Rep. Charles McBurney, R-Jacksonville, certainly is a heavy favorite to win a fourth and final full term in 2014 -- but he faces an uncertain future after that.
McBurney probably got the most attention in his political career earlier this year when he complained about a police officer letting him skate on a speeding ticket. He hasn't always commanded attention, but he's made his own mark in Tallahassee.
Since he first was elected to the Florida House in a special election in 2007, McBurney, who turns 56 next month, has been rising through the ranks. He serves on some of the most prestigious committees in the Legislature -- Appropriations, Education, Judiciary, the Joint Legislative Budget Commission and the Select Committee on Gaming. McBurney chairs the Justice Appropriations Subcommittee.
Not a bad legislative career to be sure, but McBurney had a chance to go higher and follow in his stepfathers footsteps. McBurney is the stepson of William Chappell, who was one of the most prominent Florida politicians of the last century. After serving as a prosecutor in Ocala, Chappell was elected to the Florida House in 1954 and eventually moved up to speaker in 1961. After briefly leaving the House, Chappell returned and served in Tallahassee until 1968. He then successfully ran for Congress, where he served two decades before losing by the skin of his teeth in 1988 to Republican Craig James.
When Chris Dorworth, who was penciled in to be House speaker after the 2014 elections, lost in November, legislators from Northeast Florida made a push for one of them to wield the gavel. Eventually, McBurney became the First Coasts candidate. But Republicans quickly fell in line behind Rep. Steve Crisafulli, R-Merritt Island.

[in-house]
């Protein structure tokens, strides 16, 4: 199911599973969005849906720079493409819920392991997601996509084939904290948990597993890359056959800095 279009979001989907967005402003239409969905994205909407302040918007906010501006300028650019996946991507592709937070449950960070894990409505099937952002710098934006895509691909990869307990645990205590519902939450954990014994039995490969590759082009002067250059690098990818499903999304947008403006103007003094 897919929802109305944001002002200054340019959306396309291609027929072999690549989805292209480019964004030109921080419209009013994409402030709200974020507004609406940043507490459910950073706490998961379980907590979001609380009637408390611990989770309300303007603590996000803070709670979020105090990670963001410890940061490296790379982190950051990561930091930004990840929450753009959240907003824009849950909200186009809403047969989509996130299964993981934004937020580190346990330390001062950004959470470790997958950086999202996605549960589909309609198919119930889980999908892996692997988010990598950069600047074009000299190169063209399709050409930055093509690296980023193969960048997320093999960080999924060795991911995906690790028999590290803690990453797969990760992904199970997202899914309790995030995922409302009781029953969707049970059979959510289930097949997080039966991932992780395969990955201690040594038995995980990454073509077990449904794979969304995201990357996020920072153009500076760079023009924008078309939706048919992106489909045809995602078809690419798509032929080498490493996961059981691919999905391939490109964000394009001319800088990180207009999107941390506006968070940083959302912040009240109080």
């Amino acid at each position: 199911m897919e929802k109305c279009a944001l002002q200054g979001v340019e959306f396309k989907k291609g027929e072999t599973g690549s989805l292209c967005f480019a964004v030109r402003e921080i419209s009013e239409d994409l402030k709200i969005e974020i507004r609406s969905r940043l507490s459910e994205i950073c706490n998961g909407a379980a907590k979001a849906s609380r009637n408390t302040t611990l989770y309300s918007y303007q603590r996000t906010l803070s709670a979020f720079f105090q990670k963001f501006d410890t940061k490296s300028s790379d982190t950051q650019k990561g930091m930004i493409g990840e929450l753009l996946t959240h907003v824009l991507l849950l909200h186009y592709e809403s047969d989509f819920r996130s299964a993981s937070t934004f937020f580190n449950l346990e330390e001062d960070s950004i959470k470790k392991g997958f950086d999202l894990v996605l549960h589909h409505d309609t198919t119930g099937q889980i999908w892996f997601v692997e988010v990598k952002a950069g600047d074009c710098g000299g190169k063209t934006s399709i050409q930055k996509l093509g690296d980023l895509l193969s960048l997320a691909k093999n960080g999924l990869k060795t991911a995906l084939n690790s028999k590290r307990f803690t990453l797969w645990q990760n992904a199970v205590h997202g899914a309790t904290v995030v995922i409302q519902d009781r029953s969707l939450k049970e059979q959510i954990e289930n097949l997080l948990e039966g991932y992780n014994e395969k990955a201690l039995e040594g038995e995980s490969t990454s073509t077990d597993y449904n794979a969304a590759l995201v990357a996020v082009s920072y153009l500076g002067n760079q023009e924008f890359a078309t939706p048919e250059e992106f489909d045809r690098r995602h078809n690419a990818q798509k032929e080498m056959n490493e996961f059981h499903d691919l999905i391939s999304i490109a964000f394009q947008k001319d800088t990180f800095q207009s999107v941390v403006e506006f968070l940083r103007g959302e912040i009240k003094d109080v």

Nor does there appear to be an immediate opening for McBurney. Fellow Republican Aaron Bean represents the area in the Florida Senate, and he was just elected in 2012. Another First Coast Republican, Ander Crenshaw, holds the congressional seat and shows little signs of slowing down. Certainly McBurney could enter the primary once Crenshaw steps down, but other Republicans also have their eyes on the seat.
While he has been active in Jacksonville for three decades, McBurneys political campaigns have focused on Tallahassee. He could turn toward offering a challenge to Mayor Alvin Brown, but other Republicans have their eyes on that race as well. Rep. Daniel Davis, R-Jacksonville, who served as president of the City Council and now heads the Jacksonville City Council, appears a much more likely candidate in that role than McBurney.
Still, politicians from the First Coast have a knack for bouncing back. After being thrown out of office, former Jacksonville Mayor Tommy Hazouri ended up on the School Board. Written off as a has-been after his term as Florida Senate president and a less-than-impressive bid for the Republican gubernatorial nomination in 1994, Crenshaw came back to win a congressional seat hes now held for more than a decade. After 10 years out of office following his time as Florida House speaker, John Thrasher roared back to win a seat in the Florida Senate in 2009.
In the meantime, McBurney faces a challenge for a final term in 2014. David Walter Harwood filed to run with no party affiliation against McBurney in November, but has done little to advance his candidacy so far. McBurney filed to run in January and, between then and March 31, brought in $13,550 and spent less than $200. While Democrats are able to compete in Jacksonville, as Browns victory in 2011 shows, McBurney represents a fairly safe Republican seat.
As he heads into 2014 a heavy favorite, McBurney might not wield the gavel or have an immediate political opportunity to shoot for after his time in Tallahassee. But he remains one of the leading Republicans from Jacksonville and can expect to lead a major committee after the 2014 elections. Hes not down and out by any means, even if he failed to become speaker.
Tallahassee political writer Jeff Henderson wrote this analysis piece exclusively for Sunshine State News.